National highway construction projections indicating 4.2 percent growth for 2004

Jan. 1, 2004
SPURRED by continued increases in federal funding and renewed economic growth, the US highway construction market should grow 4.2% in 2004, the chief

SPURRED by continued increases in federal funding and renewed economic growth, the US highway construction market should grow 4.2% in 2004, the chief economist for the American Road & Transportation Builders Association (ARTBA) said in an annual review of the industry.

“Looking back, the data show that highway and street construction is the most stable construction market in the United States,” said William Buechner, ARTBA vice-president of economics & research. “Year after year, it shows the most stable growth. Even during the past couple years, when highway construction showed little growth, this market still performed better than most general construction markets.”

Although Congress had not acted on highway legislation by the Modern Bulk Transporter January deadline, members were expected to approve $33.6 billion in federal highway investment for fiscal year (FY) 2004 in February. This would be an increase of $2 billion over FY 2003 levels, which will spur market growth.

The value of construction work performed on highways and bridges is projected to be a record $62.5 billion in fiscal year (FY) 2004, up from $60 billion in FY 2003, according to ARTBA.

Recent strengthening of the American economy will also be a contributing factor to the growth, Buechner adds. The nation's gross domestic product increased at an 8.2% annual rate in the third quarter of 2003. Economists expect the economy to grow 3.9% in 2004, and to move above four percent per year the following years.

“Renewed economic growth should ease the dire state and local budget situation and permit renewed growth of investment in highways and bridges,” Buechner says.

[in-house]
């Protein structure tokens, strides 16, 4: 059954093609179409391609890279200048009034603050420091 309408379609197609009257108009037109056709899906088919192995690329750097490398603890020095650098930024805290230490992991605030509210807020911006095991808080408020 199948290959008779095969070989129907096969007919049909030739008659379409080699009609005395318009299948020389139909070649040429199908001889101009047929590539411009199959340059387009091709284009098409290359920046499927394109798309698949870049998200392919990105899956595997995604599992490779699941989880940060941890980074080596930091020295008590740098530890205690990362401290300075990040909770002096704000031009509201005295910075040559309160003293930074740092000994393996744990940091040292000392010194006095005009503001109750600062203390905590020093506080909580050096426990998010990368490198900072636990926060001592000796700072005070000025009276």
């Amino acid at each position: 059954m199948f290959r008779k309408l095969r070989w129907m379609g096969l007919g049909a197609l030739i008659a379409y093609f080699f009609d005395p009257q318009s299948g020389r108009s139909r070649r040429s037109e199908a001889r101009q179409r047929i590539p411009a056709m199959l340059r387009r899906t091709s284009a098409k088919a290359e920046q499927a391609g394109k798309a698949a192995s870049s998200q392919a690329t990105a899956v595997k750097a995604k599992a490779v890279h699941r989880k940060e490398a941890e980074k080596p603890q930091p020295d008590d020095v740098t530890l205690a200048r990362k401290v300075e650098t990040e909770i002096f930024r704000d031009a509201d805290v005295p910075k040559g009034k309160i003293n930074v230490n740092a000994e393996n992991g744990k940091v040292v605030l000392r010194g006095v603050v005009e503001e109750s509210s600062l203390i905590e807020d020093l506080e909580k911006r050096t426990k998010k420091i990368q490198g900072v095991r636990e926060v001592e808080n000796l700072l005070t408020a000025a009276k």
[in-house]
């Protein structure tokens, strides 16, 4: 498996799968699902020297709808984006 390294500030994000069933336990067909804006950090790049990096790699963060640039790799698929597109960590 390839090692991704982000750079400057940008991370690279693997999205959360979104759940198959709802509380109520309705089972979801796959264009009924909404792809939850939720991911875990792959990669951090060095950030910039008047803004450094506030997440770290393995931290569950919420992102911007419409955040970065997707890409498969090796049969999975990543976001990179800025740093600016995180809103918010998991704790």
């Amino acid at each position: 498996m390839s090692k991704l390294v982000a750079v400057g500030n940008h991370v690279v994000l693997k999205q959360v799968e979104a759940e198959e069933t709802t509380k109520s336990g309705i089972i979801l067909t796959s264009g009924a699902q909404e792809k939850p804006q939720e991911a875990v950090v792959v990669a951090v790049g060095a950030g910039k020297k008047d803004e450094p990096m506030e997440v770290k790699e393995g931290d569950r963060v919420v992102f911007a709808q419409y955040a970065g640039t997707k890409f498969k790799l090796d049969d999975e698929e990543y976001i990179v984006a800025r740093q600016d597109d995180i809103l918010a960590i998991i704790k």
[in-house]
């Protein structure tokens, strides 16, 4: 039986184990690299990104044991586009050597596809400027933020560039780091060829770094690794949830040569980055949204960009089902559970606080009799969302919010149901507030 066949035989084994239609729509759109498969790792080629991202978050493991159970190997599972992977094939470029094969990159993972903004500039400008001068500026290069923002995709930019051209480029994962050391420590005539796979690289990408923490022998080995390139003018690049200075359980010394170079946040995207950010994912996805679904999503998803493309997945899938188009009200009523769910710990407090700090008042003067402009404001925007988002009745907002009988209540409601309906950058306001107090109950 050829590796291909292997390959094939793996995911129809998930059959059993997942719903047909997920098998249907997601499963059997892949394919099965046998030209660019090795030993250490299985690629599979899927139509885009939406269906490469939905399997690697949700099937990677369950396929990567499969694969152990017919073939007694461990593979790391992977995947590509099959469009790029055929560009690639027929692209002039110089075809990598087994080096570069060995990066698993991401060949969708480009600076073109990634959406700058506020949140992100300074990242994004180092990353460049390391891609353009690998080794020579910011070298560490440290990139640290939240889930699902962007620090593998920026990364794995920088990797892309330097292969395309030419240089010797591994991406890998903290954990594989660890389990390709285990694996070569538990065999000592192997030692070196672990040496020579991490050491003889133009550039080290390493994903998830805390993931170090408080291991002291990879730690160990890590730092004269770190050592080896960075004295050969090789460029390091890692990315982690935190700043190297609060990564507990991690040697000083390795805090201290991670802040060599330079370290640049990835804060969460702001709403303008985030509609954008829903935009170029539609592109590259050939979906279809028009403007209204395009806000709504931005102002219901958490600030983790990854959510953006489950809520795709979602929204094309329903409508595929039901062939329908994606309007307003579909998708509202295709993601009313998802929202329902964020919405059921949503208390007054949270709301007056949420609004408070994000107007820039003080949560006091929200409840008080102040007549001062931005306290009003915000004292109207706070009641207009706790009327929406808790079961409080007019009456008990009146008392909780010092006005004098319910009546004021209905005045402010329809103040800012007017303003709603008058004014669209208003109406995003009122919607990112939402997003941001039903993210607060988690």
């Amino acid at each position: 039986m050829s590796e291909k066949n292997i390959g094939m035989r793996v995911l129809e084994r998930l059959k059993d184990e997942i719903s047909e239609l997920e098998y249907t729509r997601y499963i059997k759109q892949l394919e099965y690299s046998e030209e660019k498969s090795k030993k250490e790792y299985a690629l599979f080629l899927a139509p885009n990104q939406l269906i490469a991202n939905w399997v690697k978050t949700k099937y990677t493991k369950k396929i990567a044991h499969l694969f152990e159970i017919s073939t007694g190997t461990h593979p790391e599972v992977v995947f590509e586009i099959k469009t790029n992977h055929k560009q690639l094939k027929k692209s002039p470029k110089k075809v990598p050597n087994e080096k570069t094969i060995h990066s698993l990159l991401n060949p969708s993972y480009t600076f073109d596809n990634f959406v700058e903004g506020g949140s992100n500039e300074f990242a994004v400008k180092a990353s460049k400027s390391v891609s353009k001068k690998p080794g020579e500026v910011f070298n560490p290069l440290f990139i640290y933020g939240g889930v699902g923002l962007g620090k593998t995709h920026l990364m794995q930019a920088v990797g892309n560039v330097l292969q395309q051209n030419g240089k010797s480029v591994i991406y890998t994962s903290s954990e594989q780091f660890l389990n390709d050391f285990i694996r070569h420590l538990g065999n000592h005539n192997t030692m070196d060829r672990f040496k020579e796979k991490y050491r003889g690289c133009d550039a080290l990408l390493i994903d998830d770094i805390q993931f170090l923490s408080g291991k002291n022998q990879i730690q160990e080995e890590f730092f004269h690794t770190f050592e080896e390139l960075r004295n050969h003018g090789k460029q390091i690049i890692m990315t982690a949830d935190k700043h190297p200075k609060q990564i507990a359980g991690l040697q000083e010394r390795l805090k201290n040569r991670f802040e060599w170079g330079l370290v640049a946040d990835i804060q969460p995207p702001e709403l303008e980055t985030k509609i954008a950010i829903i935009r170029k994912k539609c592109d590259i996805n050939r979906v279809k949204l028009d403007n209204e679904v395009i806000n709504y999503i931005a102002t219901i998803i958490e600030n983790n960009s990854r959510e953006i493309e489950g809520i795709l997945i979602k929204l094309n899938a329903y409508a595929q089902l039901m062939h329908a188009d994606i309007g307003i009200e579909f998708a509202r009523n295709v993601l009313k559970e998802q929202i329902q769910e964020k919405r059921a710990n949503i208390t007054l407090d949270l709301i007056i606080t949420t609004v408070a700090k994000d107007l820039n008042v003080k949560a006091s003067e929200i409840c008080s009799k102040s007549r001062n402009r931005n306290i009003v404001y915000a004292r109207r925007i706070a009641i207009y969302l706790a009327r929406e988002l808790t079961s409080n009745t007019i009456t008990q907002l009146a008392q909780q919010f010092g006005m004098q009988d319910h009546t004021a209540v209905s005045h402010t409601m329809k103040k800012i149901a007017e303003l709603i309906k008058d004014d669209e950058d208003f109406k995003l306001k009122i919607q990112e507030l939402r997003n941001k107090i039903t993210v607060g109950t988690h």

The ARTBA forecast also looks at the growth of the highway construction market over the next six years under several legislative proposals being considered as part of the reauthorization of the nation's highway and transit law known as TEA-21.

If Congress adopts the $375 billion House Transportation & Infrastructure Committee bill and state and local highway funding grows with the economy, there would be an average seven percent annual growth in the highway construction market over the next six years. The $311-billion Senate Environment & Public Works Committee bill would generate 4.8% annual growth, according to Buechner.

As for the outlook for public transit and airports, he says construction grew sharply in 2001 and 2002, but has eased off slightly in 2003. For FY 2004, Congress is expected to enact a small increase in federal transit investment — from $7.18 billion in FY 2003 to $7.3 billion. This will likely help maintain the high levels of construction activity of the past few years.

Construction work performed on airport runways, taxiways, and related projects was down in 2003, in part due to the diversion of more than $500 million of federal airport construction funds to airport security in FY 2002 and 2003. Legislation to discourage this diversion has been enacted. Congress has approved $3.4 billion in FY 2004 for airport construction — the same level as FY 2003. Eliminating the diversion of construction funds to airport security programs, however, should help foster modest growth in the airport construction market in 2004, Buechner says.